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Feminism

HUM 225
by

Candi Cann

on 18 March 2014

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Transcript of Feminism

Candi K. Cann
Feminism
Third Wave of Feminism
Second Wave of Feminism
May 1960, FDA approves birth control pills
First Wave of Feminism
Title IX of the Education Amendments of 1972:
passed in attempt to put an end to discrimination based on sex for any educational programs receiving federal funding.
Challenges the second wave's definitions of femininity; that often assumed a universal female identity and emphasizing the experiences of upper middle class white women.
Goals of Third Wave
Sought for equal treatment of women and men under the law and voting rights for women.
Many third wave feminist were born around 60's - 70's.
Focused more on social injustice.
The End
&
The Future
Racism, child abuse, rape, homophobia, classism, reproductive rights, and more.
1990 onwards.
Focused on coalition building and mass activism.
After the Second Wave ended, feminism started to fade (mid-late 1980's).
Goals (contd..)
Deconstructing stereotypes of women.
Celebrating the diversity of women.
Individual voices of women.
June 10th 1963 Equal Pay Act
1964 Civil Rights Act Tittle VII
October 29th 1966 NOW founded, Betty Friedan as president
Executive Order 11375, employment 1967
Felt the second wave failed on certain areas.
Goal of First Wave
Goal of Second Wave
Men & Feminism Today
Set their sights on improving women's access to education, employment, and benefits, as well as reproductive rights.
Women are beginning to "marry down" because of decreased chances of education and job availability for men
Employment
Reproductive Rights
Phillips v. Martin Marietta Corp 1971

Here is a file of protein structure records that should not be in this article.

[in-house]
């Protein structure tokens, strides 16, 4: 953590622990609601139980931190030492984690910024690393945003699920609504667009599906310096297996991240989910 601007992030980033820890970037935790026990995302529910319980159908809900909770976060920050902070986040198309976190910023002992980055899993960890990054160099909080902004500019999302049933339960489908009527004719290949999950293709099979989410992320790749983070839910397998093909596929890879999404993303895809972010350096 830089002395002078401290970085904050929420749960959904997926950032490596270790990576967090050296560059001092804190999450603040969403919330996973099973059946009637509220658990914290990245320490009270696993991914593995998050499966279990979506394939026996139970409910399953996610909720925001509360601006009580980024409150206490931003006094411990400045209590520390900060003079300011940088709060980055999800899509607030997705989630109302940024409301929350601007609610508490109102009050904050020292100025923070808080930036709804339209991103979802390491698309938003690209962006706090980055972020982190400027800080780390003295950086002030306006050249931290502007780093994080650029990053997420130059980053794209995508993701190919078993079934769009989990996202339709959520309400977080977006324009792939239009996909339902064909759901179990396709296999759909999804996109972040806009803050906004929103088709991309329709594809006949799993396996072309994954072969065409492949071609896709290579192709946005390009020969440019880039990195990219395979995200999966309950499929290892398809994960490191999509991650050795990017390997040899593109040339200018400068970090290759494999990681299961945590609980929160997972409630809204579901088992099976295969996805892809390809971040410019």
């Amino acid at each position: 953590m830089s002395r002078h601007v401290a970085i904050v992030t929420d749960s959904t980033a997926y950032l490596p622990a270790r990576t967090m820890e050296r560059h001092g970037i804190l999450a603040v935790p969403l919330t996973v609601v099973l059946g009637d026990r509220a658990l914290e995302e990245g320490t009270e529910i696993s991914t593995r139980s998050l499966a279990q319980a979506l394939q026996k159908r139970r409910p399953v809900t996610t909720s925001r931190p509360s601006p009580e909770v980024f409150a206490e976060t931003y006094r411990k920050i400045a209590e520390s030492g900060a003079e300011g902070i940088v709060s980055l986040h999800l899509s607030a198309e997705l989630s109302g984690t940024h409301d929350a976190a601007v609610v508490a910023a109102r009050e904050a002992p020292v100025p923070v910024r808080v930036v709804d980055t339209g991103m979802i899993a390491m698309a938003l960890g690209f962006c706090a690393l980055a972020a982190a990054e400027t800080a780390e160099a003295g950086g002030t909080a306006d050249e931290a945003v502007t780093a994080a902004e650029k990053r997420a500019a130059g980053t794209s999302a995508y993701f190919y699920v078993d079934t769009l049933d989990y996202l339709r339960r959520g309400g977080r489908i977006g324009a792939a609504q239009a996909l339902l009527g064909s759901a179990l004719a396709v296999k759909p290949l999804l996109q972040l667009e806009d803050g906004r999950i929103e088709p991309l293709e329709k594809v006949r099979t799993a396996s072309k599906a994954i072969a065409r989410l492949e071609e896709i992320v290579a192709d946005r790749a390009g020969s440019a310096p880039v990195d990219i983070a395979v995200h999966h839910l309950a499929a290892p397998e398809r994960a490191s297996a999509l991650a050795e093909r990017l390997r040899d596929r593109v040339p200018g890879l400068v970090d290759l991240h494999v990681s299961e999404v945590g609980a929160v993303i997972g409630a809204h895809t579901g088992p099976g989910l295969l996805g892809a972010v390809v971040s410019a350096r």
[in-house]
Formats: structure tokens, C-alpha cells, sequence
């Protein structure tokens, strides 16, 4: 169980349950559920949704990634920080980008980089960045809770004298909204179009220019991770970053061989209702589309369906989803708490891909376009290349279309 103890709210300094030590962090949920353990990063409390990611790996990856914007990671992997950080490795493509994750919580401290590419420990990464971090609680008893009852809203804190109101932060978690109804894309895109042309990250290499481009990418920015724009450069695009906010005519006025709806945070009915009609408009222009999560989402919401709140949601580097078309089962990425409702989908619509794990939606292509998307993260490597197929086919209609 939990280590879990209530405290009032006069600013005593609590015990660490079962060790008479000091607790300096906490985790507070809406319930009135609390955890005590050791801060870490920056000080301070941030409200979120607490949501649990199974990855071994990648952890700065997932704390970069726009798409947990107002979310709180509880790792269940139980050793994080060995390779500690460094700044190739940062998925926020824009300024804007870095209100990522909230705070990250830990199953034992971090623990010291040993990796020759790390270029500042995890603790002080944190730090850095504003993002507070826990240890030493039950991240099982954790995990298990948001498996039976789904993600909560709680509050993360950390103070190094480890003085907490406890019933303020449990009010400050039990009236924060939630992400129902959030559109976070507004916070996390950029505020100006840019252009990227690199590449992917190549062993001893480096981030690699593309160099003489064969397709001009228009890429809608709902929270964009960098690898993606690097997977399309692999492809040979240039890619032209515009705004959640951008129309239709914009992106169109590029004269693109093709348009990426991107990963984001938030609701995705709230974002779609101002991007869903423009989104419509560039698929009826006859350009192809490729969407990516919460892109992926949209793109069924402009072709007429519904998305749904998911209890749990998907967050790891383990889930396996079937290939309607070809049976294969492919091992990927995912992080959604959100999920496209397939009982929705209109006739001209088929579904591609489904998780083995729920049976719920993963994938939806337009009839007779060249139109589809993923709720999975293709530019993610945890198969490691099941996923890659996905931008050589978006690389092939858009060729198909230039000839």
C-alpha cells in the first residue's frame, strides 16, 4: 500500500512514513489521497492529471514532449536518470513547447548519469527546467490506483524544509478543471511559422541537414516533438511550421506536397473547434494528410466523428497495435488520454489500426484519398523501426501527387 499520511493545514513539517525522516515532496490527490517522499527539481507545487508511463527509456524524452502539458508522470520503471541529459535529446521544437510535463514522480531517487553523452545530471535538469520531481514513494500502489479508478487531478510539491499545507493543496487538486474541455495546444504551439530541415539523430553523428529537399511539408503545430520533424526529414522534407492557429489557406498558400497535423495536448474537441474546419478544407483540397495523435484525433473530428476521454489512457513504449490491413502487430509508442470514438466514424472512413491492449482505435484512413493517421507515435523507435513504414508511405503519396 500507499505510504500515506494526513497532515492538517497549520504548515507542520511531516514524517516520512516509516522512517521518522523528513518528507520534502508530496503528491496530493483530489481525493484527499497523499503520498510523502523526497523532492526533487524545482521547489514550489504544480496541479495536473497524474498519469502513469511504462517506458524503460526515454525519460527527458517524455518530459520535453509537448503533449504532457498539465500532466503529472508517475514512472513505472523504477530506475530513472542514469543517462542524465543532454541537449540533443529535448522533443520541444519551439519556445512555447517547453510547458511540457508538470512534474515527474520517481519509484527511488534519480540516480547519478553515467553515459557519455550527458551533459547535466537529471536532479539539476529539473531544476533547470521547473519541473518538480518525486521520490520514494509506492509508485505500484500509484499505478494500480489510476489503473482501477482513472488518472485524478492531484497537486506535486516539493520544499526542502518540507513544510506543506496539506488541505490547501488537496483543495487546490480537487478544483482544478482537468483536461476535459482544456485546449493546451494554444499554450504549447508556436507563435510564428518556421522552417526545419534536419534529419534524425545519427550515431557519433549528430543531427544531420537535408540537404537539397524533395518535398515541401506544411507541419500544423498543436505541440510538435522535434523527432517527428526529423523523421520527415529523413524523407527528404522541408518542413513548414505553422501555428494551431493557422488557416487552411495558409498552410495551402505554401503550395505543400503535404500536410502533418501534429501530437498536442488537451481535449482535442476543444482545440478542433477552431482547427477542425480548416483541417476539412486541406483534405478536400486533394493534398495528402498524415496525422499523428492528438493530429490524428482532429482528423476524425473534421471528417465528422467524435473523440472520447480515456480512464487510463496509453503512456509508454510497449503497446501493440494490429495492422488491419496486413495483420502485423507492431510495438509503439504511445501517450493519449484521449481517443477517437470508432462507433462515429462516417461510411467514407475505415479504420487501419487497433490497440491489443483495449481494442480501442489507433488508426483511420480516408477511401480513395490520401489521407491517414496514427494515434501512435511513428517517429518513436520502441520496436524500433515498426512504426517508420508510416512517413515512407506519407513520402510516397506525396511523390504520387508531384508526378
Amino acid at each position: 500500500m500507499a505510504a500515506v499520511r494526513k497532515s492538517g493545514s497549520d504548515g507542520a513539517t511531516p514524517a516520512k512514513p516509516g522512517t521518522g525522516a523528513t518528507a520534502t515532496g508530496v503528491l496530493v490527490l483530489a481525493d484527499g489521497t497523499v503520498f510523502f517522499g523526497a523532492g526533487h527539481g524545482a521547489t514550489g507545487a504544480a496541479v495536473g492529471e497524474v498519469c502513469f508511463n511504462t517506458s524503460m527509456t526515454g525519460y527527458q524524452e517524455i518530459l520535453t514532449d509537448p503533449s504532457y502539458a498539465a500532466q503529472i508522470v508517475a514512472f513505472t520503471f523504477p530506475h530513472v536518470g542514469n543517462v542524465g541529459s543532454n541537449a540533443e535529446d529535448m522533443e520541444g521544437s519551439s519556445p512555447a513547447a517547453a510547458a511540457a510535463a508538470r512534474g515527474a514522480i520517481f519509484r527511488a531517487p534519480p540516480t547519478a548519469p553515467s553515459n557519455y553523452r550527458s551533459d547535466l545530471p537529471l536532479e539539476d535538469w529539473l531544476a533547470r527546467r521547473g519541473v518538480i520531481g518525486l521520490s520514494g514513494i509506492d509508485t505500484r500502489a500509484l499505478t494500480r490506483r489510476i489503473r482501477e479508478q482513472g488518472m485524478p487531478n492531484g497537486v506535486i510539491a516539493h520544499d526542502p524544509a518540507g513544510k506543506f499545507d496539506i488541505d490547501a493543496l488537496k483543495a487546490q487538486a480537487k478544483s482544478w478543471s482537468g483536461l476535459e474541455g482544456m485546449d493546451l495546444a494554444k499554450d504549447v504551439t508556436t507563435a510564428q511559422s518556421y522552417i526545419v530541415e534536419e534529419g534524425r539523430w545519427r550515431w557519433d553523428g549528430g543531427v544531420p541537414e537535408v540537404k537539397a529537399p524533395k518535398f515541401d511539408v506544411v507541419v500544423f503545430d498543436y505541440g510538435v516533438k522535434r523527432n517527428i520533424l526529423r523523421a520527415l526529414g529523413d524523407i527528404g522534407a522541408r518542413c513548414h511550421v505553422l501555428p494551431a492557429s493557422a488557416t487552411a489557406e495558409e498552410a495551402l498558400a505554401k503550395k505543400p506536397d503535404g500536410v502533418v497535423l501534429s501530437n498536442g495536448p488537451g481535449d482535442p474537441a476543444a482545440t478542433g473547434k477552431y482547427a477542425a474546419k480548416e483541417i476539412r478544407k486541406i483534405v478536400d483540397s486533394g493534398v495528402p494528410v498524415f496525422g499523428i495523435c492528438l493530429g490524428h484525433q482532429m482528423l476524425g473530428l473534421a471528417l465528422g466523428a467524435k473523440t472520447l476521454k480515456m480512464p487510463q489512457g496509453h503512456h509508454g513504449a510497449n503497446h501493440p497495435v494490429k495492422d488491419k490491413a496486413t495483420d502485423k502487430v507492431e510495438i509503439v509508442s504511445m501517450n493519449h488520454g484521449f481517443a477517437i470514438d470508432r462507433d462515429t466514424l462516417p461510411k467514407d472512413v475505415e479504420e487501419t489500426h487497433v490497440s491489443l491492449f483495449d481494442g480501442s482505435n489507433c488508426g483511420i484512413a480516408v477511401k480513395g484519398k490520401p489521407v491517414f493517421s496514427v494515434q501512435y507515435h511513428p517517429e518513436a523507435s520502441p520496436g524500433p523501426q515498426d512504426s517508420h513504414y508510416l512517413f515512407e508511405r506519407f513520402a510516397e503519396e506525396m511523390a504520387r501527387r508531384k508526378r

January 1973, Roe v Wade
Women Admitted into Military Academies 1975
June 1977, Maher v Roe
February 1979, the first abortion counseling clinic opened by Bill Baird, was firebombed
Education
What is "Feminism"?
The American Dream and Identity
The diverse collection of both ideologies and movements that describe, define, and defend equal gender rights.
Protects women’s interests in economic, political, and social rights.
Pregnancy Discrimination Act 1978
1848-1920
Seneca Falls Convention (1848)


19th Amendment: Women's Suffrage (1919)
1960-1980's
Vietnam War, Baby Boom, Civil Rights Movement, Gay Rights Movement, Roe vs Wade
Famous period characterized with the championing and mandate for gender equity.
Betty Friedan and "The Feminine Mystique" (1963)
World War II left many widows needing to pursue higher education to support themselves.
Many universities began to admit women.
Co-eduction became standard in 1970's.
"Women are simultaneously victims of themselves as well as victims of men and are upholders of society by acting as mirrors to men."
- Virginia Woolf "A Room of One's Own"
For the first time, men are beginning to face lower pay and a smaller job pool because of women's equality (more women becoming educated and more competitions for the same jobs
first women's right convention; protest the mistreatment of women in social, economic, political, and religious life.
There are 3 waves of Feminism.
Women gender roles.
Feminism helped women to achieve or get closer to the "American Dream".
Now, however, women are expected to be both provider and sustainer
It helped create a new identity for woman, aside from being a mother/housewife, typical stereotype.
What will this mean for continued development of gender roles for men and women?
1965, Griswold v Connecticut, repealed the Comstock Act
Hill vs. Thomas
1967, Colorado is the first
state to allow abortion
Men are increasingly taking on household division of labor
Full transcript